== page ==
They look ethereal, hanging from the ceiling, their bodies moving in impossible directions in the air with only a ribbon to hold onto.
Aerial silk acrobatics are anything but easy and take enormous body strength. For animal science senior Gianna Milano, the journey to learn aerial arts came with some bruises and aching muscles. For her, they serve as faint reminders of how much effort she puts into learning every move.
Milano decided to try aerial silks after watching her sister who started in community college and followed the performance art professionally.
“I started it the summer before I came to Cal Poly,” Milano said. “When I got here I really missed it, so I found this studio a year and a half ago and have been doing it consecutively ever since.”
Aerial silk acrobatics consist of multiple moves including climbs, footlocks and drops. Though the artists make these complicated moves look effortless, they don’t start doing the moves in the air until they’ve mastered them close to the ground with mats to catch them if they fall.
When performing drops, acrobats rotate their bodies to strike a different pose, sliding farther down the rope. These moves are dangerous; Milano said her sister had one drop named “straddle strap death drop.”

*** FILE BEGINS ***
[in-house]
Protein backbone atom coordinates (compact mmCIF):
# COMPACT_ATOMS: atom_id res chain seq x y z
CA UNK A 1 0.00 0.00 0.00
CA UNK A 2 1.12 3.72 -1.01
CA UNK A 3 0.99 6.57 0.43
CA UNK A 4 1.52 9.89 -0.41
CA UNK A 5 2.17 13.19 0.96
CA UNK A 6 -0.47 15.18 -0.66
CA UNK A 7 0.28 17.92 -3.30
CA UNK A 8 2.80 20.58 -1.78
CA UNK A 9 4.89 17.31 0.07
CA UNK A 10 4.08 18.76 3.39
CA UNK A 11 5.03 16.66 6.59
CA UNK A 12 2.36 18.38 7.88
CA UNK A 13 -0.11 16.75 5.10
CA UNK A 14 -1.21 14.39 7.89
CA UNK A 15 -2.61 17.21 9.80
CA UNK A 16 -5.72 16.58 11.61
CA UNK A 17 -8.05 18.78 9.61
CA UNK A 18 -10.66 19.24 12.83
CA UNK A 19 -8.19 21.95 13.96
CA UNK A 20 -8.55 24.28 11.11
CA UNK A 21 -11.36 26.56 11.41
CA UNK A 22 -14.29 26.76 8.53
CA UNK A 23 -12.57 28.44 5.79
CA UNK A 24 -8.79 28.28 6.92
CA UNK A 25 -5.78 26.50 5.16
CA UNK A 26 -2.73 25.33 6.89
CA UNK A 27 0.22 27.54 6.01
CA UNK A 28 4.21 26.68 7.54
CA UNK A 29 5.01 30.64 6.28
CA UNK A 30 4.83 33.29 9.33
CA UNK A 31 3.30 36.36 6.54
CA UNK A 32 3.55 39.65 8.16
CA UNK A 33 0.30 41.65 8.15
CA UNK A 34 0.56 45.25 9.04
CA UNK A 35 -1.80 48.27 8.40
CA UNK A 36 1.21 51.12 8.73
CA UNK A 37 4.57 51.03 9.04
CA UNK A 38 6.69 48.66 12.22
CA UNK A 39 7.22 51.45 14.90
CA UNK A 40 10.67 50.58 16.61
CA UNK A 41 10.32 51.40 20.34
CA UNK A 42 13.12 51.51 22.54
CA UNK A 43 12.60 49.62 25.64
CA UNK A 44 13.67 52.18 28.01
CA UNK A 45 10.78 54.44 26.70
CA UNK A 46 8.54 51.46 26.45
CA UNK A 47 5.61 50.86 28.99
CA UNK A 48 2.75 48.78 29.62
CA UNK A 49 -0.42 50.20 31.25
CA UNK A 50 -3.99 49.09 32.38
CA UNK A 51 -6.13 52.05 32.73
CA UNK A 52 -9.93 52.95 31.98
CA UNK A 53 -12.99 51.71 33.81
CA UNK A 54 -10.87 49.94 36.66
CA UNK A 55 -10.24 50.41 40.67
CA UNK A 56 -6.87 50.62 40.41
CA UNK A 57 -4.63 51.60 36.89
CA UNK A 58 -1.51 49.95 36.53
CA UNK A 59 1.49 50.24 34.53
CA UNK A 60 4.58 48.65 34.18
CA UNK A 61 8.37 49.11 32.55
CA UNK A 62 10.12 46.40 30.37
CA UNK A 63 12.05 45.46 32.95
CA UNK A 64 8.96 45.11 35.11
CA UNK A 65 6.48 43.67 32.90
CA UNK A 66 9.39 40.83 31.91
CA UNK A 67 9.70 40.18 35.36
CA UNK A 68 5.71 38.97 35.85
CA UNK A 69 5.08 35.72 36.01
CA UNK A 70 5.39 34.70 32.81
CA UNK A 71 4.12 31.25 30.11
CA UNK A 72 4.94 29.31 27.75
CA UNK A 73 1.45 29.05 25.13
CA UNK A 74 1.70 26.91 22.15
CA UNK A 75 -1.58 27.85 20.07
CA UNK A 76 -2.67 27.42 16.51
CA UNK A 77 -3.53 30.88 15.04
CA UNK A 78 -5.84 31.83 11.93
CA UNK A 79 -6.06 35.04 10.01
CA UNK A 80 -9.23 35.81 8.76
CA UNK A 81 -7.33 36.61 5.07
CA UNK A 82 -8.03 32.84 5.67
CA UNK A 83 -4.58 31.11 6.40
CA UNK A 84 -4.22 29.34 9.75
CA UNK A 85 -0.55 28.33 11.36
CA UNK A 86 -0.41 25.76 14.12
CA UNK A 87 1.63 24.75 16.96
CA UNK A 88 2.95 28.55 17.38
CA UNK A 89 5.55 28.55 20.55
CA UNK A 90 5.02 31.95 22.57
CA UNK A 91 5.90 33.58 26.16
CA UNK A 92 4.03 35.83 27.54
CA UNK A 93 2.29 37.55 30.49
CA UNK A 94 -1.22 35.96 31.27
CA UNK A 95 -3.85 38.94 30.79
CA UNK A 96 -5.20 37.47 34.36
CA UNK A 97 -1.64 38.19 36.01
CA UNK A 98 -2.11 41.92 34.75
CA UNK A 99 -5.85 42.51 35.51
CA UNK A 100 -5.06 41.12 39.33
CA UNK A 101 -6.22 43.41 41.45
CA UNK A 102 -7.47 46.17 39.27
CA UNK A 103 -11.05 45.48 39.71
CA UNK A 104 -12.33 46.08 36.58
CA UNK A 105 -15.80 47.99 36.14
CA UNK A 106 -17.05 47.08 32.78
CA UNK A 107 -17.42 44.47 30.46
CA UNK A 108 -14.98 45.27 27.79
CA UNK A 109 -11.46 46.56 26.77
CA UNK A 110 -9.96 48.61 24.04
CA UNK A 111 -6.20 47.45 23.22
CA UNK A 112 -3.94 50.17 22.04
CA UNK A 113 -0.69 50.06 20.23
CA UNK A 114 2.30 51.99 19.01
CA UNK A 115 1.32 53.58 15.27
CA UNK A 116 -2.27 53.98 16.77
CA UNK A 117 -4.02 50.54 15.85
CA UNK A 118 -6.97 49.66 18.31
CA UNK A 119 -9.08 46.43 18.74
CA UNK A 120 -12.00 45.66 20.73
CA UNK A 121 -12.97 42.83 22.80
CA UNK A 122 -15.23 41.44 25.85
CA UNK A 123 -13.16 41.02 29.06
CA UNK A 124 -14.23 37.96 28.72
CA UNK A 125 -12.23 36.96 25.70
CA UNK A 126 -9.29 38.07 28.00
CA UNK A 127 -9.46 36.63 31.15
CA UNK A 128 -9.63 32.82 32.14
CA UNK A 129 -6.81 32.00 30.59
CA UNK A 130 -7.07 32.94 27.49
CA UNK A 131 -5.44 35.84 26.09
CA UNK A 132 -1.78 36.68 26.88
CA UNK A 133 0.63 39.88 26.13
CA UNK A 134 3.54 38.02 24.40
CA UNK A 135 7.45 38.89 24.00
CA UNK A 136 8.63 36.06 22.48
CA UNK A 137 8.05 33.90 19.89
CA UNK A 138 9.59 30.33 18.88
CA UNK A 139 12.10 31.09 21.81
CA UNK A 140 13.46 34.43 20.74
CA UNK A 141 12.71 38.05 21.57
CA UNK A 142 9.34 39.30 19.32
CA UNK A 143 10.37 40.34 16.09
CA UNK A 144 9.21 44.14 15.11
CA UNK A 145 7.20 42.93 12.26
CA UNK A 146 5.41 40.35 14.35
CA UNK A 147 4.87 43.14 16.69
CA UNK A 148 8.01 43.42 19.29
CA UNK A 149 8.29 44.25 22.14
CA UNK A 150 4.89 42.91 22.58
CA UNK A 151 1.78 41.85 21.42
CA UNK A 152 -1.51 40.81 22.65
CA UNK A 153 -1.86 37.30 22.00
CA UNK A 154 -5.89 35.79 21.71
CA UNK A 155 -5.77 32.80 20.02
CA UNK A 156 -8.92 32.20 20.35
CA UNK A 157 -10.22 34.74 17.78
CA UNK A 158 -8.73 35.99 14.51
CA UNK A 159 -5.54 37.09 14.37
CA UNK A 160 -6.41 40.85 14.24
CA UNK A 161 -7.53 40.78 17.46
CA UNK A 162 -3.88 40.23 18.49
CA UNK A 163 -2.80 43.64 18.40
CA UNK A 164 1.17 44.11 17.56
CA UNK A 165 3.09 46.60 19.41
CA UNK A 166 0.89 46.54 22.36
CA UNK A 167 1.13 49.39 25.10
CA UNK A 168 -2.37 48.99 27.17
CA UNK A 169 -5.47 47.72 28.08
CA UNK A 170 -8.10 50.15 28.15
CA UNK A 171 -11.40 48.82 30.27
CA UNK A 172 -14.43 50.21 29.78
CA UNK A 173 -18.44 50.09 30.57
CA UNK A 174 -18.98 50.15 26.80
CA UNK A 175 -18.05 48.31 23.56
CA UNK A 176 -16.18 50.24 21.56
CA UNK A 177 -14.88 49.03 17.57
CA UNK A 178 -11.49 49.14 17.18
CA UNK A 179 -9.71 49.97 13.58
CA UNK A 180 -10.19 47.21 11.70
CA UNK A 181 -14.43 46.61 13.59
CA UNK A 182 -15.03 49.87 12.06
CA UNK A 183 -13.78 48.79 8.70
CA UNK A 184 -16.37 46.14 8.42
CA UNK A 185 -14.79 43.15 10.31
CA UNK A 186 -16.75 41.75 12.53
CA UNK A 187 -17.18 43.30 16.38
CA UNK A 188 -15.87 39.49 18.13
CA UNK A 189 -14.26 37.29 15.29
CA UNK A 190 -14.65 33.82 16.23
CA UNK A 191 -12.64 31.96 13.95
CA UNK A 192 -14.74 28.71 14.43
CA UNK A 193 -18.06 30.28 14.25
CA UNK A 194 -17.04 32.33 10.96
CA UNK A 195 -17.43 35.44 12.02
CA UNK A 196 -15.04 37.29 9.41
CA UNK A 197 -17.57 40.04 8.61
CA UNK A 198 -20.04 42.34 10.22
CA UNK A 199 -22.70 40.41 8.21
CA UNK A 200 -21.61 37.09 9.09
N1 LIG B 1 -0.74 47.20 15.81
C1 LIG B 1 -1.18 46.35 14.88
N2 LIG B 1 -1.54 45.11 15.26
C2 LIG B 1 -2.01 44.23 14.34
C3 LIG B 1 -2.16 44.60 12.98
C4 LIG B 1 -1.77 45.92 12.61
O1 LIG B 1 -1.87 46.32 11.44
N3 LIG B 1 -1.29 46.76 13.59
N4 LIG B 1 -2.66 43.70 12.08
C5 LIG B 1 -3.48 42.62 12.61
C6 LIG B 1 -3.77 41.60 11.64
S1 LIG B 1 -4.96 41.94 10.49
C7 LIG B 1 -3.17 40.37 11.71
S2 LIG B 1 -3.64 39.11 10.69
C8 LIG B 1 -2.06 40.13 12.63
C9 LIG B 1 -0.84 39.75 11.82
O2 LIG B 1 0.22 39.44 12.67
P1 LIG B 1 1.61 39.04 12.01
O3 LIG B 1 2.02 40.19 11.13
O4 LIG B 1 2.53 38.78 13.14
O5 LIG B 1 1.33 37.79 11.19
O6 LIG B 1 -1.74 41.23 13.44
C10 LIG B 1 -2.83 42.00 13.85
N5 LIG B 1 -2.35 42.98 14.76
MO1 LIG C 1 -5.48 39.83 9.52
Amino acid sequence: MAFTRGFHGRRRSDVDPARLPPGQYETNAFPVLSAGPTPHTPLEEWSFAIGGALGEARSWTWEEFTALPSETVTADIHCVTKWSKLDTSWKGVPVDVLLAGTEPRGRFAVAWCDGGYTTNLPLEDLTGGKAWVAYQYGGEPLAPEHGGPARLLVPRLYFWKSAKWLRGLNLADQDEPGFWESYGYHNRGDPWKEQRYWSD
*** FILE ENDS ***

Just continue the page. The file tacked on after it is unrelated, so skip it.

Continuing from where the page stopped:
“One of the girls here that does rope, she just made one up and they call it ‘tell my mother I love her,’ but there are like four or five drops in the entire thing,” Milano said.
Depending on the time of year, Milano practices a couple hours each week. She has about six shows a year and those performances are coming up, she’s at the gym three times a week for two hours. For Milano, the gym has become very much like a family now, open to people of all ages and skill levels, with everyone teaching and critiquing each other so that they are all at their best.
For a climber like Milano, aerial arts is very finger and forearm intensive because every routine is centered around the artist’s grip on the silks. If she doesn’t continuously practice, it takes a while to get back into the groove.
“You have to continuously come and that’s the same with every sport, you have to keep doing it,” she said. “I really like that it’s different. I like being a part of something that not everybody does.”
Though aerial arts isn’t a conventional sport and not for the faint of heart, Milano suggests everyone should try it at least once.
“I can show you these videos and you’ll be like, ‘Oh, that’s really cool,’” Milano said. “But until you’re in person in the studio, you won’t really get it. It’s such a different environment that you don’t get anywhere else.”